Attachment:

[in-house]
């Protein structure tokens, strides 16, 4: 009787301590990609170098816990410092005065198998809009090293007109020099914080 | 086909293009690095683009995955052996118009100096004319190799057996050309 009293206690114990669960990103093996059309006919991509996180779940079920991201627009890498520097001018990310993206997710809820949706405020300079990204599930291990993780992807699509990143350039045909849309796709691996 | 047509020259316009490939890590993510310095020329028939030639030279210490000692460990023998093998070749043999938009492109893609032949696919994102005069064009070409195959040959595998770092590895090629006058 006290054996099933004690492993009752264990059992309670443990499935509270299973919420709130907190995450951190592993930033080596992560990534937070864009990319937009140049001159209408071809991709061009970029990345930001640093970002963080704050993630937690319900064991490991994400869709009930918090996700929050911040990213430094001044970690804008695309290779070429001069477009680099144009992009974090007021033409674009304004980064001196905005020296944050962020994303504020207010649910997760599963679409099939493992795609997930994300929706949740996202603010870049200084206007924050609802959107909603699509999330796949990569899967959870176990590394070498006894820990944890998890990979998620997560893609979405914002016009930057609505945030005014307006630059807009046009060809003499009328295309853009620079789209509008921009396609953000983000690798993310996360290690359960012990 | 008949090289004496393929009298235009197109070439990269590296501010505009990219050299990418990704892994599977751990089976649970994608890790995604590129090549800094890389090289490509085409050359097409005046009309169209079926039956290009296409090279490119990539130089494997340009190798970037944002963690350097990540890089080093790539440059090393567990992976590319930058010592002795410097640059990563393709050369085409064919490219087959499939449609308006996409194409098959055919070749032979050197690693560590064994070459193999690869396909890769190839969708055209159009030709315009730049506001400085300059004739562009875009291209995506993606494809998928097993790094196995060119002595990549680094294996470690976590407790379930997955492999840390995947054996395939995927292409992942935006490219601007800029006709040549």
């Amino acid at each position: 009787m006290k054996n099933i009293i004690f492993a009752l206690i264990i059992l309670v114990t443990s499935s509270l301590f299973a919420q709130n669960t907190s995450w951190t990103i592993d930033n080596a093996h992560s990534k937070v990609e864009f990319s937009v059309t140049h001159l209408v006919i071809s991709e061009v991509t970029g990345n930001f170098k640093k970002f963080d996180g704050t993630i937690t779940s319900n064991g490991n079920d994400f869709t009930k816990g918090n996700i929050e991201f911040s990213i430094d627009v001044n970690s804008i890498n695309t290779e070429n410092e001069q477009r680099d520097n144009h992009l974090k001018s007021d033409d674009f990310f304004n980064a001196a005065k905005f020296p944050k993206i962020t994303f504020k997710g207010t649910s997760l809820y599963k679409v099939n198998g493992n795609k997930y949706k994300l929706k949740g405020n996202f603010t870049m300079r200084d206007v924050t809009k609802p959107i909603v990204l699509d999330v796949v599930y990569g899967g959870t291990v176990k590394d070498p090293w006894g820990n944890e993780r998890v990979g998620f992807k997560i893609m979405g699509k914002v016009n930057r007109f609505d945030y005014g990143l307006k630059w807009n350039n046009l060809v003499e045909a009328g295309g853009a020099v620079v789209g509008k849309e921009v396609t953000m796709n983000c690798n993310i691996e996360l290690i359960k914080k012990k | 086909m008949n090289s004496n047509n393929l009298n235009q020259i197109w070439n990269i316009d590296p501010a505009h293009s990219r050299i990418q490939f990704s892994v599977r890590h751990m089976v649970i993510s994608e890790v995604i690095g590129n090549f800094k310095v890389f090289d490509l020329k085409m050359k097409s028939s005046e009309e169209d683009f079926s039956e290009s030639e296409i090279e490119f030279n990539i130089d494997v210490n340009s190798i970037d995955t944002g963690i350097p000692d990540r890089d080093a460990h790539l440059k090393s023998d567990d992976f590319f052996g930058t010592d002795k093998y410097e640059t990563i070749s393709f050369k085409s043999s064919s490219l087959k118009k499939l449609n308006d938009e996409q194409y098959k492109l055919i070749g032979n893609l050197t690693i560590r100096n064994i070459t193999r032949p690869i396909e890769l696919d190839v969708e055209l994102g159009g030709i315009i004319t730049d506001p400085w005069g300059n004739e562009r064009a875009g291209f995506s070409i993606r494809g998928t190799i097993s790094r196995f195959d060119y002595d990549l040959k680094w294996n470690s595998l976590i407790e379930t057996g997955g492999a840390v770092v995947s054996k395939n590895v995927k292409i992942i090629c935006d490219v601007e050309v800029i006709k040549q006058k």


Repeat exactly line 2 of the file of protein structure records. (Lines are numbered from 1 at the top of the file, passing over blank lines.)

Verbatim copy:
């Protein structure tokens, strides 16, 4: 009787301590990609170098816990410092005065198998809009090293007109020099914080 | 086909293009690095683009995955052996118009100096004319190799057996050309 009293206690114990669960990103093996059309006919991509996180779940079920991201627009890498520097001018990310993206997710809820949706405020300079990204599930291990993780992807699509990143350039045909849309796709691996 | 047509020259316009490939890590993510310095020329028939030639030279210490000692460990023998093998070749043999938009492109893609032949696919994102005069064009070409195959040959595998770092590895090629006058 006290054996099933004690492993009752264990059992309670443990499935509270299973919420709130907190995450951190592993930033080596992560990534937070864009990319937009140049001159209408071809991709061009970029990345930001640093970002963080704050993630937690319900064991490991994400869709009930918090996700929050911040990213430094001044970690804008695309290779070429001069477009680099144009992009974090007021033409674009304004980064001196905005020296944050962020994303504020207010649910997760599963679409099939493992795609997930994300929706949740996202603010870049200084206007924050609802959107909603699509999330796949990569899967959870176990590394070498006894820990944890998890990979998620997560893609979405914002016009930057609505945030005014307006630059807009046009060809003499009328295309853009620079789209509008921009396609953000983000690798993310996360290690359960012990 | 008949090289004496393929009298235009197109070439990269590296501010505009990219050299990418990704892994599977751990089976649970994608890790995604590129090549800094890389090289490509085409050359097409005046009309169209079926039956290009296409090279490119990539130089494997340009190798970037944002963690350097990540890089080093790539440059090393567990992976590319930058010592002795410097640059990563393709050369085409064919490219087959499939449609308006996409194409098959055919070749032979050197690693560590064994070459193999690869396909890769190839969708055209159009030709315009730049506001400085300059004739562009875009291209995506993606494809998928097993790094196995060119002595990549680094294996470690976590407790379930997955492999840390995947054996395939995927292409992942935006490219601007800029006709040549």